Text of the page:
THE MEDICALLY SOUND APPROACH TO KNIFE SELF-DEFENSE
The true goal of self-defense is to stop a threat as quickly and decisively as possible. Logically, the longer you allow an attacker to pose a danger to you, the greater your chances of being killed or suffering serious injury. That’s why stopping power is a core concept of all sound self-defense tactics.
When it comes to self-defense with knives, one of the most confusing and hotly debated topics is targeting. In simple terms, which parts of an attacker should you cut or puncture to make him stop trying to kill you?
Depending upon the system you study, the answer to that question runs the gamut from repeatedly and indiscriminately stabbing any body part you can reach to complicated templates of key anatomical structures.
So, what’s the real answer? In my opinion, it’s found more in logic and medical science than martial arts.
In 1992, I wrote the book Knife Fighting: A Practical Course based on years of analysis of the Filipino martial arts and military knife systems.
Based on my research of those historical methods, I truly believed that cutting the neck and stabbing the torso—both proven to be lethal approaches—were sound tactics for stopping with a knife.
A few years later, I was asked to be a consultant in a case in which a man defended himself with a knife against another man intent on killing him. The defender, armed with a 6-inch blade, stabbed the attacker more than 50 times.
According to the autopsy report, many of those wounds by themselves were judged to have been potentially lethal. However, they didn’t stop the attacker. He continued to attack, pursuing the defender with murderous intent through multiple rooms, for nearly five minutes before dropping.
The more I learned about that incident and similar cases, the more I realized that what I thought I knew was wrong.
If I wanted to carry a knife—particularly, a small, legally permissible one—as a self-defense tool, I needed to understand which targets I could cut or puncture with it to really make a man stop trying to kill me.
If he dies but has the time and ability to kill me before he does, I still lose.
My system of knife tactics, Martial Blade Concepts (MBC), focuses on three specific target priorities, because they offer three levels of stopping power: immediate disability (or at least debilitation) through structural damage to muscles and tendons, immediate disability through the severing of peripheral nerves, and time-delayed disability—and potentially death—through the severing of major arteries.
In the 20-plus years that I have been teaching MBC, I have been honored to present it and its targeting system to many medical professionals, including the instructor cadre of the International School of Tactical Medicine, who are all seasoned trauma surgeons. They have reviewed it and endorsed it as medically sound.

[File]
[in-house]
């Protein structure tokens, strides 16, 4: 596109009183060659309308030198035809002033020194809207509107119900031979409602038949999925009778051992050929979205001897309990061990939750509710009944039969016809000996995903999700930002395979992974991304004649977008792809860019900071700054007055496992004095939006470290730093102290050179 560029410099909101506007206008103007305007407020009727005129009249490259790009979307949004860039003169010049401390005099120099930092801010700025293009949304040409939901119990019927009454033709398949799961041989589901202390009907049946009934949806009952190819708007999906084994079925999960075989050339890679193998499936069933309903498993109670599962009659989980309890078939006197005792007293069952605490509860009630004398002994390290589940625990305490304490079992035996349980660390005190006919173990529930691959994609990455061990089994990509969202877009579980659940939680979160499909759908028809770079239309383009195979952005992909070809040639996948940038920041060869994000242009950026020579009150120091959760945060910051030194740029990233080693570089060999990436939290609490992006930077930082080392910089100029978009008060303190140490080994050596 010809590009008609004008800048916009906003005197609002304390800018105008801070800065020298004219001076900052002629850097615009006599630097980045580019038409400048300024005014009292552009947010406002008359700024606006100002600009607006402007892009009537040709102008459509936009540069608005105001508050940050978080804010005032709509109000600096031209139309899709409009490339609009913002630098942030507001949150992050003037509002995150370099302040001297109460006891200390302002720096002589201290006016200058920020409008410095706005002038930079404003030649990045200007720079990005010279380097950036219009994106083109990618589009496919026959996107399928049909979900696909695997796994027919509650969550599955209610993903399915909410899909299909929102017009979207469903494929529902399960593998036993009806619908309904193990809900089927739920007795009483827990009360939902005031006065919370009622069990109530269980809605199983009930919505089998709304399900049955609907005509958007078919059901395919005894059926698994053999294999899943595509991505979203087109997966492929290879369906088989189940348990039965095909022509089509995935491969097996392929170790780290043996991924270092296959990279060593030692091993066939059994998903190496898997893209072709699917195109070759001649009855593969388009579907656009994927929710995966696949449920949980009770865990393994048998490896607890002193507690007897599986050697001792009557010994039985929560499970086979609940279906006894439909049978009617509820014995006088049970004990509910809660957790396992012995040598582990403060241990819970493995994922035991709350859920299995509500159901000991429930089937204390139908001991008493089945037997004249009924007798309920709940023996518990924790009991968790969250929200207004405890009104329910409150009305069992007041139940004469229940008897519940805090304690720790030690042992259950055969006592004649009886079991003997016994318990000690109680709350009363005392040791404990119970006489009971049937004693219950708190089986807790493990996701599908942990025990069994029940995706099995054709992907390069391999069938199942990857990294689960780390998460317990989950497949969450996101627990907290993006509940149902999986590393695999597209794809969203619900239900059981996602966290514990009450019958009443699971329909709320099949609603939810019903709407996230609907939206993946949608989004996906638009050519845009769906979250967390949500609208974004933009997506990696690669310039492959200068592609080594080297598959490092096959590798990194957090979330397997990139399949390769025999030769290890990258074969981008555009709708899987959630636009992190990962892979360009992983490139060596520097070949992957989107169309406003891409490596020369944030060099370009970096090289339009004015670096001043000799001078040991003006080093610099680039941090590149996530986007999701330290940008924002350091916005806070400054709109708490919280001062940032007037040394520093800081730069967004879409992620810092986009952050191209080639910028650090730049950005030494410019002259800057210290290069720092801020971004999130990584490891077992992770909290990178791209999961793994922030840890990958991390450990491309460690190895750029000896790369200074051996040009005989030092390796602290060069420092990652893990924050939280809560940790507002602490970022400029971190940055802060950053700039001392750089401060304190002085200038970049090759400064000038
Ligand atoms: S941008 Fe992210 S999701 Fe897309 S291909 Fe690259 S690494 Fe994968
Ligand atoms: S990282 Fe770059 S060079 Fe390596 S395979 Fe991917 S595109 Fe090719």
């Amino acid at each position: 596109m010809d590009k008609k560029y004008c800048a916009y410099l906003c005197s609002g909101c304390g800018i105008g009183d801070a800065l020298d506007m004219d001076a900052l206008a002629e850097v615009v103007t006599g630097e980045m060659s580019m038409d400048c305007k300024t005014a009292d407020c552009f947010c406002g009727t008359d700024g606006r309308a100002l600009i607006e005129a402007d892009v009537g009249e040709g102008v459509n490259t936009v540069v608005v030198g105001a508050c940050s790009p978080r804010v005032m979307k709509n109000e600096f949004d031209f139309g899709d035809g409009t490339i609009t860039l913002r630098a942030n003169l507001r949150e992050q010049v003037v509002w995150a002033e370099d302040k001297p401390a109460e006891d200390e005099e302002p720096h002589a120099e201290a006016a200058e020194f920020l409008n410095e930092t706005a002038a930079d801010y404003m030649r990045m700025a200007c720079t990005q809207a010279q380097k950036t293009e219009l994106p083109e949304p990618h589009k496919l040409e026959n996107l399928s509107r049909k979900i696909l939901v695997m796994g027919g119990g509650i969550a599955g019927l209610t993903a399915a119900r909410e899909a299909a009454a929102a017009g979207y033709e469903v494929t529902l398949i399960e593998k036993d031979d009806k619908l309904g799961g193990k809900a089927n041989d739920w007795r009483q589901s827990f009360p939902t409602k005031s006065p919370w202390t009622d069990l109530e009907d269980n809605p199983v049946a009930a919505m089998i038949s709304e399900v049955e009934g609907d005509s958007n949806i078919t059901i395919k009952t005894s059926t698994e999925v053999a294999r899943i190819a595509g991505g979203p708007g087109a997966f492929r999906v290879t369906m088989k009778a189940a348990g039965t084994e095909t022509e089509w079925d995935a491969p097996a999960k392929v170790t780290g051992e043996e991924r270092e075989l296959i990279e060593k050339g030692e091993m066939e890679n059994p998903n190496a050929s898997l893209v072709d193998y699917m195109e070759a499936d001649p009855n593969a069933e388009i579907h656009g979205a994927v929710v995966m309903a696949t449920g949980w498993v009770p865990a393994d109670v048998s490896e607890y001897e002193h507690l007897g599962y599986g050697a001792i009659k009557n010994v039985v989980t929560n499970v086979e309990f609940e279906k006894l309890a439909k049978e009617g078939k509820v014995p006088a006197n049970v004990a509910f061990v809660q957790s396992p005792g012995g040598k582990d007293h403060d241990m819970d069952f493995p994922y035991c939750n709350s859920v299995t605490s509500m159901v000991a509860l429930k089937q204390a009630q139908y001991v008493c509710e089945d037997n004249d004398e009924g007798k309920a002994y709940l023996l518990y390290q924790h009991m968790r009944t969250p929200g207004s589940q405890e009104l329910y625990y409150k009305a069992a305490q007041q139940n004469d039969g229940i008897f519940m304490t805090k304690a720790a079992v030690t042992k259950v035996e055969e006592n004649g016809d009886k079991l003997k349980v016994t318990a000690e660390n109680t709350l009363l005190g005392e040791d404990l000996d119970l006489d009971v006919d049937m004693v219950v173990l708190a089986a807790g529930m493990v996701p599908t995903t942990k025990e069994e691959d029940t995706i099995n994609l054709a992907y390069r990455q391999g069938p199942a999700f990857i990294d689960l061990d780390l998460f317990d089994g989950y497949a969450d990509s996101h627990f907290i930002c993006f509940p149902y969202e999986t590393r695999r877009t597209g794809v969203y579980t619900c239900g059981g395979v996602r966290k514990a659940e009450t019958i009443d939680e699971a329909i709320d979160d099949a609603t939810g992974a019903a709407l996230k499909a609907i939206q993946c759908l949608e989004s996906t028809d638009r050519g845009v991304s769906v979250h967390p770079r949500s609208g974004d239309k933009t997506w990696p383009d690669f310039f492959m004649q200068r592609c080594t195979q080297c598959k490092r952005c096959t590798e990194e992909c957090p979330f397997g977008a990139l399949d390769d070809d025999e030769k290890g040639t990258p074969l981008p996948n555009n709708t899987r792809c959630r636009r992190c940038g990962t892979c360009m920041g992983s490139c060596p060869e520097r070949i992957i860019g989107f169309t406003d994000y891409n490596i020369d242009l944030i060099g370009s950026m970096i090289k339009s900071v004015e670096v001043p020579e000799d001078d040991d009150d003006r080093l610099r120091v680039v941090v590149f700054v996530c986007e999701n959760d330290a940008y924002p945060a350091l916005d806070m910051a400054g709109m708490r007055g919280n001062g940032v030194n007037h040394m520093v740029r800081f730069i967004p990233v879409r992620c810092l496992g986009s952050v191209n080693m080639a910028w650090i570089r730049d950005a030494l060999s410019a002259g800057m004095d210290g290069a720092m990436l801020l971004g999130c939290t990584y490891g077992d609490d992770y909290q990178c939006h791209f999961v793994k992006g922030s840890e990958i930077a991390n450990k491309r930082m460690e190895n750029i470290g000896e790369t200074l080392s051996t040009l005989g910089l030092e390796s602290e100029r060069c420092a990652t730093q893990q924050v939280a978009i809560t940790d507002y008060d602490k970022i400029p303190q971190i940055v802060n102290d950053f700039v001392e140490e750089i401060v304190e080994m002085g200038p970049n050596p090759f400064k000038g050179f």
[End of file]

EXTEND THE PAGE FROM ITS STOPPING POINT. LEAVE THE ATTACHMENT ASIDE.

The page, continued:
In my opinion, the insights and endorsement of modern medical professionals, with intimate knowledge of weapon-induced trauma, is far more empowering than the baseless claims of most martial arts and combative traditions.
Thanks to modern medical science, we know very well how the body works. With that knowledge, we can also determine how to make it stop working with the judicious application of a sharp blade.
If you choose to carry a knife for self-defense, you owe it to yourself and your family to train in a system of tactics that is based on sound medical science, not historical clichés and misinformation.
After years of research, most of which relied on insights from trauma surgeons, paramedics, physical therapists and other medical professionals, my approach to stopping power with knives evolved to focus on three primary anatomical targets.
The inner wrist and forearm: This area contains the muscles and tendons that allow the hand to grip a weapon, as well as the peripheral nerves that allow the brain to control the hand. To a lesser degree, it also contains the radial and ulnar arteries.
The biceps and triceps: These muscles of the upper arm are responsible for bending and extending the elbow. Severing one or both destroys the arm’s ability to wield a weapon effectively.
These muscles are also collocated with the peripheral nerves that control the arm’s function and the brachial artery. This carries 10% of the body’s blood volume (more than the carotid artery of the neck, which carries 7.5%).
The quadriceps muscle: This muscle at the front of the thigh extends the knee joint and enables the leg to support weight.
It is located very near to the femoral artery (10% of blood flow) and the femoral nerve, which controls much of the function of the lower leg. A well-executed thrust-then cut tactic could sever all three and immediately drop an attacker.